Whose treasure is it anyway?
Media reports about the huge wealth found by a panel appointed by the Supreme Court in the famous Sree Padmanabhaswamy Temple in Trivandrum have raised concerns over its security and control.
While the state government is looking towards the apex court for answers to these vital questions, people have come out in the open with conflicting demands triggering controversies.
Although the state government has deployed two platoons of the Armed Battalion under Additional Director-General of Police Venugopal K Nair for the outer security, it has left the security inside the shrine to the temple guards considering the religious sensibilities.
City Police Commissioner Manoj Abraham said a high-level meeting convened by the Director-General of Police here on Saturday had left a decision on providing security inside the temple to the government. The matter will have to be decided in consultation with all the stakeholders.
State Temple Affairs Minister V S Sivakumar said that the state government would bring the issue to the notice of the Supreme Court, which had set up the panel to take inventory of the articles in the temple on a petition filed by a local lawyer.
“We will go by the court direction in all matters related to the temple and its property”, the minister told the reporters here on Saturday while responding to questions over the security and control of the wealth found in the temple.
Some Hindu organisations wanted the security of the temple to be entrusted with the Central Industrial Security Force (CISF) following media reports that the market value of the articles in the temple would cross Rs500 billion.
The media reports have triggered a debate over the future control of the assets, which include diamonds, precious stones, gold and silver, some with antique and historic values.
While a section of the devotees want them to be maintained as it is, another wants them to be used for renovating the lesser-rich temples.
However, the secular sections of the society have demanded utilisation of the wealth for the welfare of the people as a whole. Noted rationalist U Kalanadan feels people have a right over the wealth as a sizeable chunk of it came from the erstwhile kings.
“The wealth accrued by the rulers belongs to the people. It should go back to them. They cannot be claimed as religious property. The government should take them over and use it for public purpose”, Kalanadan said. P J Cherian, director of Kerala Council for Historical Research, says using the wealth for public purpose may not be possible as the temple properties are governed by the 1868 Treasure Trove Act, which does not allow any interference with the properties of not only the temples but other public institutions.
He told Khaleej Times that it allows only purchase of such treasures even they may not have antique or historic value.
As per the Act, they can be purchased only by paying the original value and an additional one-fifth of the original value to the owner or the custodian.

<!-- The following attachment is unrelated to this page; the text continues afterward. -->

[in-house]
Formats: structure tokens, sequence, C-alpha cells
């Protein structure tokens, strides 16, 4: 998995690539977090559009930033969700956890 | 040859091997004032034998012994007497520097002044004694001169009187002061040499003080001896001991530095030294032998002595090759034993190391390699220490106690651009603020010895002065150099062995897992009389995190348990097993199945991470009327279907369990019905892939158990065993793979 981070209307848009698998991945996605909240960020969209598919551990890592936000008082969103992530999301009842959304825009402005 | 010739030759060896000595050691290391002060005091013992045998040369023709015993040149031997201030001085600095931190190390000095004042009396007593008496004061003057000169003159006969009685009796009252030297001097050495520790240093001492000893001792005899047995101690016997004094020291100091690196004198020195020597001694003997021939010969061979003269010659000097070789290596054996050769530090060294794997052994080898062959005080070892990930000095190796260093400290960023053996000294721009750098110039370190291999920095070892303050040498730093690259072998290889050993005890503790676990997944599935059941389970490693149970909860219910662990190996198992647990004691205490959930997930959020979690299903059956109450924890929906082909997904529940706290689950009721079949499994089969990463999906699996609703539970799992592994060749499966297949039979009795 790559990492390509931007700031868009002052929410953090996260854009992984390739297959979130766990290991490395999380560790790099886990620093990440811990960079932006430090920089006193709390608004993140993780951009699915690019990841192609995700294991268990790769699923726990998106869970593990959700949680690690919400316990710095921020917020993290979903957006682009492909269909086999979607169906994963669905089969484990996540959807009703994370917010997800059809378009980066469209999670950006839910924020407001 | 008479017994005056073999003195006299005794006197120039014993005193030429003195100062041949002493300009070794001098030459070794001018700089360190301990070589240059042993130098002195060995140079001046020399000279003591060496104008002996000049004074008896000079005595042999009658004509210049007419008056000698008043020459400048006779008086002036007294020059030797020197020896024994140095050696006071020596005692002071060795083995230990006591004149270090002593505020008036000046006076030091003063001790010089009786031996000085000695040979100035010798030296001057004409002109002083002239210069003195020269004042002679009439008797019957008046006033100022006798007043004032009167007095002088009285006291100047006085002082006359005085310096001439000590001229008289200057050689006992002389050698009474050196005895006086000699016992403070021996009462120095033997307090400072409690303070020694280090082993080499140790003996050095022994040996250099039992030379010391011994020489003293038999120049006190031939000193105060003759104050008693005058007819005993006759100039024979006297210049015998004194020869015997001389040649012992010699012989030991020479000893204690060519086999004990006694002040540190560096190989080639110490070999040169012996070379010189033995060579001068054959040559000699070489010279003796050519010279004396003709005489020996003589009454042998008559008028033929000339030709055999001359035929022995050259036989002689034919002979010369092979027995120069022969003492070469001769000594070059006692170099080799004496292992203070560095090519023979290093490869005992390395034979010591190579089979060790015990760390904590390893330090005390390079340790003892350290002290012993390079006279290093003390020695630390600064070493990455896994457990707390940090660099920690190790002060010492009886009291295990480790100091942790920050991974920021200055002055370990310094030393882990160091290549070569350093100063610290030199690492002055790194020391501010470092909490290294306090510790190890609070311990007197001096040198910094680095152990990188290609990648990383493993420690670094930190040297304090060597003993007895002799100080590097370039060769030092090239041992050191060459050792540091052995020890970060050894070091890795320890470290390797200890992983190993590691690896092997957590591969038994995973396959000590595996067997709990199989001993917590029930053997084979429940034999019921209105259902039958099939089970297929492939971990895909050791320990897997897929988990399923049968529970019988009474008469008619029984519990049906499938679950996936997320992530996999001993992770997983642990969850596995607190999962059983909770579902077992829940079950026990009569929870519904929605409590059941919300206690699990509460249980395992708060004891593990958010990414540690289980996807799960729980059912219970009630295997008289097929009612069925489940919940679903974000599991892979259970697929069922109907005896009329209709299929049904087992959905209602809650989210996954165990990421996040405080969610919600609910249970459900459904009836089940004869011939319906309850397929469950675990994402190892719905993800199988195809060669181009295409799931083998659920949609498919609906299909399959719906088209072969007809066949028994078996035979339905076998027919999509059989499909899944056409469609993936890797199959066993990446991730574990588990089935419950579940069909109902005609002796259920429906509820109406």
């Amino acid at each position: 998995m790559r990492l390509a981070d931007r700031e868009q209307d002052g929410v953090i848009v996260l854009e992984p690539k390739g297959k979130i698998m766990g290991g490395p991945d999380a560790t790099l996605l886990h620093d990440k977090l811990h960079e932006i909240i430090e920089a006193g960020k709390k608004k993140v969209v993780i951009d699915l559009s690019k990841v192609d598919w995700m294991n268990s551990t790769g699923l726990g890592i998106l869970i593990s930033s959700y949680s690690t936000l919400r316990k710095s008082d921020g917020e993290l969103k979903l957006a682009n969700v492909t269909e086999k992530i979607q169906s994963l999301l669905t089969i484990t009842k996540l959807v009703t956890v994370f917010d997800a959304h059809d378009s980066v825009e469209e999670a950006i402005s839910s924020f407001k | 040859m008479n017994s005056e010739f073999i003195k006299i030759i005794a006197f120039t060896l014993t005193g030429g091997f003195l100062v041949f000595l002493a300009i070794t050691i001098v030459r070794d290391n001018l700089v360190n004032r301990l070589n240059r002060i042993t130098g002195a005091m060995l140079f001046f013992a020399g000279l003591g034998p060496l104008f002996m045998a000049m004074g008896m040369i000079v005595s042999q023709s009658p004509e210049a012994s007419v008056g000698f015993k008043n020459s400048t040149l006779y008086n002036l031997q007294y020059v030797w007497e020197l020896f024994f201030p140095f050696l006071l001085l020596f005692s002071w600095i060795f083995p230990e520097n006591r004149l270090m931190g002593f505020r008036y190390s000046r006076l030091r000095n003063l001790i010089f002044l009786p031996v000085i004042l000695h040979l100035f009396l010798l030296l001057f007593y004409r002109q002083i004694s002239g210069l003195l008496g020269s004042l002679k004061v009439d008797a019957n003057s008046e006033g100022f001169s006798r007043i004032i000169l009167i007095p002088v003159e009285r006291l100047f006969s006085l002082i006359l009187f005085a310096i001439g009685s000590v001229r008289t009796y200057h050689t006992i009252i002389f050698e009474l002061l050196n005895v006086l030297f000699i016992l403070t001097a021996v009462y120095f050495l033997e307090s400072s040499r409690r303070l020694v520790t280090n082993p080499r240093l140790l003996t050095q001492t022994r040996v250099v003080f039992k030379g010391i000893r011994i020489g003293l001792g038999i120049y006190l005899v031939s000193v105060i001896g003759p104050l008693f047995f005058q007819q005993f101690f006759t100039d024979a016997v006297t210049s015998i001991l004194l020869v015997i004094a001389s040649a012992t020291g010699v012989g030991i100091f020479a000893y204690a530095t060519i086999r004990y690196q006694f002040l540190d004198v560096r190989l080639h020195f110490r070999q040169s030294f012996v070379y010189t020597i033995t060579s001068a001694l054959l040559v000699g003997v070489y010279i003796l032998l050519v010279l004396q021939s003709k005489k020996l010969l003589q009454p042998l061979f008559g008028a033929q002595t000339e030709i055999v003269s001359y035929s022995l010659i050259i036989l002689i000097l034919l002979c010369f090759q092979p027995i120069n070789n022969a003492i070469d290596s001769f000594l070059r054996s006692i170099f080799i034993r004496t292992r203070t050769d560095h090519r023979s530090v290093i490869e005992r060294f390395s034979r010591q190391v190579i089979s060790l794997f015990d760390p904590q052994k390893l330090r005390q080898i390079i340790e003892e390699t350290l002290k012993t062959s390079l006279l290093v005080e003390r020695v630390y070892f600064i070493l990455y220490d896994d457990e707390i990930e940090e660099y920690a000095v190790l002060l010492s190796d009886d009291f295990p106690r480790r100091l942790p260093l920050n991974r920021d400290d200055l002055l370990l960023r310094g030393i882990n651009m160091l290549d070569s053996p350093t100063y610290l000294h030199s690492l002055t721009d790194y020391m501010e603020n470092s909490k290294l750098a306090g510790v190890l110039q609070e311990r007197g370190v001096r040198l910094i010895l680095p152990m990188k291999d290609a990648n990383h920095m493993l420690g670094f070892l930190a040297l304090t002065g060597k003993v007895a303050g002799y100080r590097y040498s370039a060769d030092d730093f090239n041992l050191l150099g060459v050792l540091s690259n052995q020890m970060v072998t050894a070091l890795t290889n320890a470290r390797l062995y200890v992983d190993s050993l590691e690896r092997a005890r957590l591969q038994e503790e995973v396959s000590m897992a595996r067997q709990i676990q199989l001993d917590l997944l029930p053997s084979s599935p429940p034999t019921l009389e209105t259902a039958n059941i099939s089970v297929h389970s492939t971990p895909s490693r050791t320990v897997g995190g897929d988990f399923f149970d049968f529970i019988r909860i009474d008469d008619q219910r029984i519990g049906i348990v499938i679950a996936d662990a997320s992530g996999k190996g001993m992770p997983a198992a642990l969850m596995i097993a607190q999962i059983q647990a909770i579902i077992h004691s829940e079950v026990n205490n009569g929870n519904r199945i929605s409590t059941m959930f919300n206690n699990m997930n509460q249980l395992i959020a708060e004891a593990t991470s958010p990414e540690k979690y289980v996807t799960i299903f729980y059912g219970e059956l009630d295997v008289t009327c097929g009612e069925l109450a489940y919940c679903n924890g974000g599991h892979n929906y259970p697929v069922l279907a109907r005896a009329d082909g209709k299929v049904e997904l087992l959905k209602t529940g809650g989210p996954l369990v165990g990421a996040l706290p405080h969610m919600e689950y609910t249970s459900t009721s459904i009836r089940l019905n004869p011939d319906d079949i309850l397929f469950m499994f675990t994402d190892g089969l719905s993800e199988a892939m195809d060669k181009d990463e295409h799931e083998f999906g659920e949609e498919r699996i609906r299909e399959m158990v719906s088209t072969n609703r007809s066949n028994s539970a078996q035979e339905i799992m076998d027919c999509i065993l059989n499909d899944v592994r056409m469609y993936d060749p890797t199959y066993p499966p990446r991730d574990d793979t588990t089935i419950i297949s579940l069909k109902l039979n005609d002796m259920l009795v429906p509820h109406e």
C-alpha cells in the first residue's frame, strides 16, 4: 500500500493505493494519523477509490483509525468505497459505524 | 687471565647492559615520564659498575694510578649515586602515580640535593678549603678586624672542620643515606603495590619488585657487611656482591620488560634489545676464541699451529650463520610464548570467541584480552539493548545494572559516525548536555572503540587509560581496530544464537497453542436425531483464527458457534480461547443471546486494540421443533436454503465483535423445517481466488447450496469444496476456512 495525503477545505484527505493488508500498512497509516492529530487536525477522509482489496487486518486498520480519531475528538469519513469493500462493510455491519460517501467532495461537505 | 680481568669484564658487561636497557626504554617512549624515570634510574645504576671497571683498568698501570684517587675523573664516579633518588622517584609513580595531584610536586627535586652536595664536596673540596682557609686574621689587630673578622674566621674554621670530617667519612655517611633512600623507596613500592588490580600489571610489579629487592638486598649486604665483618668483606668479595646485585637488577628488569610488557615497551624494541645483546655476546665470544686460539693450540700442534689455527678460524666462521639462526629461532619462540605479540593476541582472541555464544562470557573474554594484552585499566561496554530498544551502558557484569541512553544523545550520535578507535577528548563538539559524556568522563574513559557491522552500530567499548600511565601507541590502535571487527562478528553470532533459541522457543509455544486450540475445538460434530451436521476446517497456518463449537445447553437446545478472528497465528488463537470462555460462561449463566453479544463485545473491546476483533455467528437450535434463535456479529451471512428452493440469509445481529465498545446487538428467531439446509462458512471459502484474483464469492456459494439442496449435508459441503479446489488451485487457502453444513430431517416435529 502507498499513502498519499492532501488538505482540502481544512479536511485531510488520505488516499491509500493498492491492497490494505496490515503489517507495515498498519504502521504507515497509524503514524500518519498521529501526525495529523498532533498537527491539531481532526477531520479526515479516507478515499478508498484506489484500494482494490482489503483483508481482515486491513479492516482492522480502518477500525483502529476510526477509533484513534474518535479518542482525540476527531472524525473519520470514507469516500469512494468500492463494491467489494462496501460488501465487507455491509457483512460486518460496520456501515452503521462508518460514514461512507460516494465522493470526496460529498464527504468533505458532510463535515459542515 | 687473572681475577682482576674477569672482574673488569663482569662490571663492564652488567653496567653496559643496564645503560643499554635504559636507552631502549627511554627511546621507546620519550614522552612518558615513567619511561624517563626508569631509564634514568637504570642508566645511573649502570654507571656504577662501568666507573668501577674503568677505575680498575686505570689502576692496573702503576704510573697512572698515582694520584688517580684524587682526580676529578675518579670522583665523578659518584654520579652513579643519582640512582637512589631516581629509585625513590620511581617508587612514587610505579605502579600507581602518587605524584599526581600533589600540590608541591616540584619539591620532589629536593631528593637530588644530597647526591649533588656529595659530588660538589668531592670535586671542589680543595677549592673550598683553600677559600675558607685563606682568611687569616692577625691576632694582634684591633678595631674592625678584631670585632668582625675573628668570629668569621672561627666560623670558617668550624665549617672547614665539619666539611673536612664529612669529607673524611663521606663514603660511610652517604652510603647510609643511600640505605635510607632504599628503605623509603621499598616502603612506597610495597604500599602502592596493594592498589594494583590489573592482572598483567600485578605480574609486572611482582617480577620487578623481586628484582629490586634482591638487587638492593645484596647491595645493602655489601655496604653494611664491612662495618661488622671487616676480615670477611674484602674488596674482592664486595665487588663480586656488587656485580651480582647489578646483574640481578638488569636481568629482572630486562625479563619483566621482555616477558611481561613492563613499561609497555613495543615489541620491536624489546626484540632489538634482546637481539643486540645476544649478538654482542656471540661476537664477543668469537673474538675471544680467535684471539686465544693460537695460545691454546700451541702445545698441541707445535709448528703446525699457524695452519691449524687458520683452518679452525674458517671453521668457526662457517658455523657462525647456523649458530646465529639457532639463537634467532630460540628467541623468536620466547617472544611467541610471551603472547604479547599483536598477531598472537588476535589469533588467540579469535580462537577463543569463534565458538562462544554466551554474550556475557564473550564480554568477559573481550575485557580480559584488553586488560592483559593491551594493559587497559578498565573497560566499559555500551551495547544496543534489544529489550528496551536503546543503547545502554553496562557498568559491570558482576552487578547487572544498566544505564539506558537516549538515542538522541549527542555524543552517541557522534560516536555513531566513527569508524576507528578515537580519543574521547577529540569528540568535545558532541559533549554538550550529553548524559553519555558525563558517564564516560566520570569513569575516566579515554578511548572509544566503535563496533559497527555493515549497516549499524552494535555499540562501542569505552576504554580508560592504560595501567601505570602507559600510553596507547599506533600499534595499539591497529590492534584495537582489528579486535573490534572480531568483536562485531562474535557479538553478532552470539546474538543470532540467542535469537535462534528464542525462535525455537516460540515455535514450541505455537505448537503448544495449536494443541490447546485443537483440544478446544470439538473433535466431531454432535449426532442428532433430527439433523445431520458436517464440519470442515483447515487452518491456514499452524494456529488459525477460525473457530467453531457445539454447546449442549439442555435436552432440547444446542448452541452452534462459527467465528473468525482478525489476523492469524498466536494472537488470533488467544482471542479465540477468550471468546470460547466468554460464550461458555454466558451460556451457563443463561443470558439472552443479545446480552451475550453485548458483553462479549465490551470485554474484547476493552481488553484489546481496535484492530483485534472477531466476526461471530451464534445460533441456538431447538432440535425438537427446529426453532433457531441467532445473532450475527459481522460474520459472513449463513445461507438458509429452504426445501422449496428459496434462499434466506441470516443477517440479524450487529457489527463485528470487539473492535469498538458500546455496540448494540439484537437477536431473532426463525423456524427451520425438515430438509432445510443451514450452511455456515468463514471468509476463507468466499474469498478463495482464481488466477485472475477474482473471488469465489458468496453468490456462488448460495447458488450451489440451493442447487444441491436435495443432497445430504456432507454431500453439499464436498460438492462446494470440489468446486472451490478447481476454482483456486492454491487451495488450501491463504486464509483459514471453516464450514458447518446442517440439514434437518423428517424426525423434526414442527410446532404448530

“Even though the high court has rejected the claim of current royal family head Uthradam Thirunaal Marthanda Varma over the property, he has a claim over it as the wealth has been under his custody in his capacity as the managing trustee of the temple ”, Cherian added.
In fact, the petition leading to the stock-taking of the temple wealth emanated from dispute over the ownership of the temple and its property. Advocate T.P. Sundara Rajan moved the high court after Marthanda Varma stated that the treasures of the temple were his family properties.
A division bench of the court rejected the plea saying he was only a trustee who had retained the control of the temple for the benefits of devotees, state and the public at large. The court pointed out that it was a public temple under the law.
Marthanda Varma had laid claim over the property citing a covenant incorporated with the Travancore-Cochin Hindu Religious Institutions Act 1950 (TC Act) vesting the management of the temple with the ruler of Travancore.
However, the court rejected his claim as a ruler. “Marthanda Varma or his successor in the royal family would not come within the description of “ruler” as defined under Article 366(22) of the Constitution. As per the Constitutional 26th Amendment of 1971, the President of India ceased to have authority to recognise any person as a ruler of an Indian State or a successor of such ruler”, the judges said.
The judges held that Marthanda Varma could not “step into the shoes of the last ruler recognised by the President to claim management” of the temple by relying on the powers conferred under the TC Act.
The court observed that after the death of the last ruler of Travancore, the present ruler was the state government. Hence it directed the government to constitute a trust or statutory body to take over the temple.
The Supreme Court stayed the high court judgment on an appeal filed by Marthanda Verma and set up the committee to take inventory of the articles. With the committee finding a treasure trove in the temple, the dispute over the control of the temple may worsen in the coming days.
Cherian says that the Supreme Court may look for alternate ways since such a huge wealth is lying idle not in places of worship but also many other institutions. - T.K. Devasia